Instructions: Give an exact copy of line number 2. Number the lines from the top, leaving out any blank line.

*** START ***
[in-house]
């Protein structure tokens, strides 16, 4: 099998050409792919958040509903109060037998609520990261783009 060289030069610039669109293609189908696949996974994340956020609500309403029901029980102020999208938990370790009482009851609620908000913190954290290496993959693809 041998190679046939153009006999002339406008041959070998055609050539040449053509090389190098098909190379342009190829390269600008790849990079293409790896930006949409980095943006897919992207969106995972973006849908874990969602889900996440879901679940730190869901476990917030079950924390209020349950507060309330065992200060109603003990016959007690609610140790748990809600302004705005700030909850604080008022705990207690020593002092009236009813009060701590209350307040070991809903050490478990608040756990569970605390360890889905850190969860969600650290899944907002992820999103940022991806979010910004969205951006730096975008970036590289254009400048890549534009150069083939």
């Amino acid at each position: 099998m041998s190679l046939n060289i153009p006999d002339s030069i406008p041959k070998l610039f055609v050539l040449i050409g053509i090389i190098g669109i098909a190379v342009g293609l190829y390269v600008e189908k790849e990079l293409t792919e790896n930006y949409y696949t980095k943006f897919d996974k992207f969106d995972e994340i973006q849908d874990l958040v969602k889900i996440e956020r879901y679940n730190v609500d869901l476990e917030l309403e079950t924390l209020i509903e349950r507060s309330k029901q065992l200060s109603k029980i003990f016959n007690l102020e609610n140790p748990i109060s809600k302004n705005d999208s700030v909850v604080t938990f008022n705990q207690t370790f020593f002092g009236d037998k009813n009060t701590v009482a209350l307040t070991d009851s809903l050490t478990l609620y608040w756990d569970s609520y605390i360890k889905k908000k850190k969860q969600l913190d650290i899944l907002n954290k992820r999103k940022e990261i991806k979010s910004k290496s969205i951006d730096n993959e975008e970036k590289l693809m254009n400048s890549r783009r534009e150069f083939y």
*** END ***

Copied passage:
């Protein structure tokens, strides 16, 4: 099998050409792919958040509903109060037998609520990261783009 060289030069610039669109293609189908696949996974994340956020609500309403029901029980102020999208938990370790009482009851609620908000913190954290290496993959693809 041998190679046939153009006999002339406008041959070998055609050539040449053509090389190098098909190379342009190829390269600008790849990079293409790896930006949409980095943006897919992207969106995972973006849908874990969602889900996440879901679940730190869901476990917030079950924390209020349950507060309330065992200060109603003990016959007690609610140790748990809600302004705005700030909850604080008022705990207690020593002092009236009813009060701590209350307040070991809903050490478990608040756990569970605390360890889905850190969860969600650290899944907002992820999103940022991806979010910004969205951006730096975008970036590289254009400048890549534009150069083939």